Builders see no letup of demand in the 55+ single-family housing market.
The National Association of Home Builders (NAHB) reports its 55+ Housing Market Index (HMI) jumped eight points in the final three months of 2016 to 67. That's the highest reading since the inception of the index in 2008.
An index number above 50 indicates that more builders view conditions as good than poor.
“The significant increase in the index reading is attributed partly to a post-election boost,” said Dennis Cunningham, chairman of NAHB's 55+ Housing Industry Council, “as many builders and developers are encouraged by President Trump’s commitment to cut burdensome regulations that negatively impact small businesses.”
Cunningham says builders and developers in this market segment are also encouraged by the fact that for the next 15 years, 10,000 Baby Boomers will be turning 65 every day. “The consistent pressure of this age group wanting to downsize from a large home, shifting to other regions of the country or just simply looking for a newer home or community also play a key role in the index movement,” he added
There are separate 55+ HMIs for two segments of the 55+ housing market: single-family homes and multifamily condominiums.
Each 55+ HMI measures builder sentiment based on a survey that asks if current sales, prospective buyer traffic, and anticipated six-month sales for that market are good, fair, or poor (high, average, or low for traffic).
All three index components of the 55+ single-family HMI were higher. Present sales and expected sales for the next six months posted index-highs, increasing 11 points to 74 and 10 points to 75, respectively, while traffic of prospective buyers added two points to 49.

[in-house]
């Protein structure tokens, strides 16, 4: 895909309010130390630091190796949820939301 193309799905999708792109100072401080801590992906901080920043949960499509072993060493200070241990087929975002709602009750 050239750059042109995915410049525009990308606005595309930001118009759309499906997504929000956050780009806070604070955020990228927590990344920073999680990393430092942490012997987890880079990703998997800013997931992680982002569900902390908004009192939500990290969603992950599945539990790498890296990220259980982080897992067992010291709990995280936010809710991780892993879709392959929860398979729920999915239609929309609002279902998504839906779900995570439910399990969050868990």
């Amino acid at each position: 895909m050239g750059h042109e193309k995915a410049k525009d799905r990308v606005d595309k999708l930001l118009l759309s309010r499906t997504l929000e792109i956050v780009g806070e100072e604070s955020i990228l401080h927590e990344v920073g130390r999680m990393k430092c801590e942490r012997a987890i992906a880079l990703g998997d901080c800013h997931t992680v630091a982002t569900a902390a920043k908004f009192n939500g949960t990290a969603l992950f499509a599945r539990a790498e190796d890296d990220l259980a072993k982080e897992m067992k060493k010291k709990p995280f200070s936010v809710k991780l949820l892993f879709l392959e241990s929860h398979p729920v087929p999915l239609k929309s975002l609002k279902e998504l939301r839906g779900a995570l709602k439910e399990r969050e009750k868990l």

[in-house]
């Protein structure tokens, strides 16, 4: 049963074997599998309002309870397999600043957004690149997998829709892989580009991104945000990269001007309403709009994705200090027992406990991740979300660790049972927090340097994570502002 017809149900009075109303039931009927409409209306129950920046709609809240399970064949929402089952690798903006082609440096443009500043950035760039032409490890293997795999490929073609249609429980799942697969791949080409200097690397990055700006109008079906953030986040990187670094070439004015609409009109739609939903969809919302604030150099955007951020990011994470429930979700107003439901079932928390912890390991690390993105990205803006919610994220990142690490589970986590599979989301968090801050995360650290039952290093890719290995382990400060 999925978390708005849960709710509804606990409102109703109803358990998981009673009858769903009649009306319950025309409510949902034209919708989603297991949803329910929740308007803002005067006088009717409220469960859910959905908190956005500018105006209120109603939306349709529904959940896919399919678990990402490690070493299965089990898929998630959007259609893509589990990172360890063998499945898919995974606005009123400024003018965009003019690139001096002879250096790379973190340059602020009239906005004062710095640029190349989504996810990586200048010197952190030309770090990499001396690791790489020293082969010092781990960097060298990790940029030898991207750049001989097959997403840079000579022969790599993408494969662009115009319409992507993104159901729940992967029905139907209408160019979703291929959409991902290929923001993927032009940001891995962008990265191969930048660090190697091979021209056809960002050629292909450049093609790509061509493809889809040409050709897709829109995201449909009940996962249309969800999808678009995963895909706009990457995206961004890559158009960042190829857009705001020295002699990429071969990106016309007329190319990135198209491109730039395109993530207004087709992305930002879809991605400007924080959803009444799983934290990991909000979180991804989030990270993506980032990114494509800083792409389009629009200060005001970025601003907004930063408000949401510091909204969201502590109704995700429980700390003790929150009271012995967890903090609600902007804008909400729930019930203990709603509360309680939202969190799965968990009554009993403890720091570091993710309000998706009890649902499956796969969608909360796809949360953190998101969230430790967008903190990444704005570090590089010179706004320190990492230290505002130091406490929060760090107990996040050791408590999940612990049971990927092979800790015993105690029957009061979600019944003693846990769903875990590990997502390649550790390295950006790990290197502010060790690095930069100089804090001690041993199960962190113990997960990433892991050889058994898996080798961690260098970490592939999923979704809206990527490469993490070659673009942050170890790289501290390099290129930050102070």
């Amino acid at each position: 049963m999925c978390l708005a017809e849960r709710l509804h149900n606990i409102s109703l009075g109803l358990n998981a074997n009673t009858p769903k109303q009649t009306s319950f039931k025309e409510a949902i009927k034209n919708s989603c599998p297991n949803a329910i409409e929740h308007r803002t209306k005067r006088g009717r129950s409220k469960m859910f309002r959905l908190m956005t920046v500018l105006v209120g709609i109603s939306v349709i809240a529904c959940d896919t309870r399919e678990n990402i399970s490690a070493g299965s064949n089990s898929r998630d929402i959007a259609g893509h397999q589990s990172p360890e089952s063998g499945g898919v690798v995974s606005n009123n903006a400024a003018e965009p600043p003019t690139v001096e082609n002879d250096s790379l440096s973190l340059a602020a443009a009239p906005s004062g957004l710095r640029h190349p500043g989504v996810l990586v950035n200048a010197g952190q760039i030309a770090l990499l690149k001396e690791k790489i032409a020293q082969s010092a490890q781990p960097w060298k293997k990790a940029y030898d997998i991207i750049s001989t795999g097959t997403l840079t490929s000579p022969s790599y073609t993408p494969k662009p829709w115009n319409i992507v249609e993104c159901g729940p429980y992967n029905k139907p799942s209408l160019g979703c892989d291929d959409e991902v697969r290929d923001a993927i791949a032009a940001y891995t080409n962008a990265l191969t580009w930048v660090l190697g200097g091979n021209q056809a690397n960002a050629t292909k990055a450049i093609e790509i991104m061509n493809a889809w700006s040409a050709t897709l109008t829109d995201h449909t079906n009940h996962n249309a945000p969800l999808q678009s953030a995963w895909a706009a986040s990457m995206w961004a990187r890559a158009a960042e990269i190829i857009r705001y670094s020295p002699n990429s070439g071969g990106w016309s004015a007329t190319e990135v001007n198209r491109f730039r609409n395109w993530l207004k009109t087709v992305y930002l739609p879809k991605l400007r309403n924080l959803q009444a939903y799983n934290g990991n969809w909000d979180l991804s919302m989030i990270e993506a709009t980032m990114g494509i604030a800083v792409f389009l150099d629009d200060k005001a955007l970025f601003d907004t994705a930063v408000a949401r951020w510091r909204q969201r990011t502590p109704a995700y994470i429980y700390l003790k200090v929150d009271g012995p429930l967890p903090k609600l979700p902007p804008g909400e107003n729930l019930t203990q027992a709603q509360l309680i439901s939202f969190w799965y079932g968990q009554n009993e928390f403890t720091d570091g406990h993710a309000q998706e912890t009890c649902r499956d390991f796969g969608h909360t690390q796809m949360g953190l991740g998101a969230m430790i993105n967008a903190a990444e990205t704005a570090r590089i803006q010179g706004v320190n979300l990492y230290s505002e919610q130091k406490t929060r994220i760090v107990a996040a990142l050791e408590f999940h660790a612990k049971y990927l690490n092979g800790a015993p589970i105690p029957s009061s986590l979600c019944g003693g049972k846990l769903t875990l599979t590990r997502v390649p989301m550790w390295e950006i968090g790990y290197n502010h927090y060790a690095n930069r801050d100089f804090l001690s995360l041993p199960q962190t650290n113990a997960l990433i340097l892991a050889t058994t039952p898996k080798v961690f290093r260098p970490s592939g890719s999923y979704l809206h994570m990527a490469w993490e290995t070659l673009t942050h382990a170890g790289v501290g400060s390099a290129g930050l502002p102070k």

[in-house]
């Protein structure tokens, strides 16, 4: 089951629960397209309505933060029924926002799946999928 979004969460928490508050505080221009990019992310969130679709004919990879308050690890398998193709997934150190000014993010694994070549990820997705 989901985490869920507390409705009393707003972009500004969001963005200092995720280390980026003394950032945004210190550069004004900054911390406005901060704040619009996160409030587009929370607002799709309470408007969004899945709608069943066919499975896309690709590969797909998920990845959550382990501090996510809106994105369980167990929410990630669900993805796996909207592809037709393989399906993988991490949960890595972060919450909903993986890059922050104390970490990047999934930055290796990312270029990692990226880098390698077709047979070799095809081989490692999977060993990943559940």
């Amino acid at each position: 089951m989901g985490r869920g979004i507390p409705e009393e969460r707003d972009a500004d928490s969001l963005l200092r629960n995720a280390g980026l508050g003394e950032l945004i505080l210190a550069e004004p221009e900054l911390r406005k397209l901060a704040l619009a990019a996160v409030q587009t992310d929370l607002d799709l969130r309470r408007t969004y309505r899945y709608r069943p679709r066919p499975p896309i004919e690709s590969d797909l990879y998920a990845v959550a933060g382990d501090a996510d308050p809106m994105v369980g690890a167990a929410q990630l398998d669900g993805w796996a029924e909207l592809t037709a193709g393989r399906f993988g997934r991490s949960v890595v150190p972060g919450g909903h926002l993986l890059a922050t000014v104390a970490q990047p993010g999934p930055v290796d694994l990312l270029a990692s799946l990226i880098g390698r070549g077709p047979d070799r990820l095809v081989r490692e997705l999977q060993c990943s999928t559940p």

However, the 55+ multifamily condo HMI fell two points to 46. The index component for present sales fell one point to 50, expected sales for the next six months inched up a point to 52, and traffic of prospective buyers dropped three points to 35.
All four indices tracking production and demand of 55+ multifamily rentals increased in the fourth quarter. Present production rose six points, expected future production increased 11 points, and current demand for existing units and future demand posted index-highs -- jumping 12 points to 71 and 17 points to 76, respectively.
“The strong performance of the 55+ HMI at the end of 2016 is consistent with recent increases in broader measures of the housing market, including new home sales and the NAHB/Wells Fargo HMI,” said NAHB Chief Economist Robert Dietz. “We expect continued growth in the 55+ market in 2017, although builders in many places will still face challenges in finding adequate supplies of inputs like labor and lots.”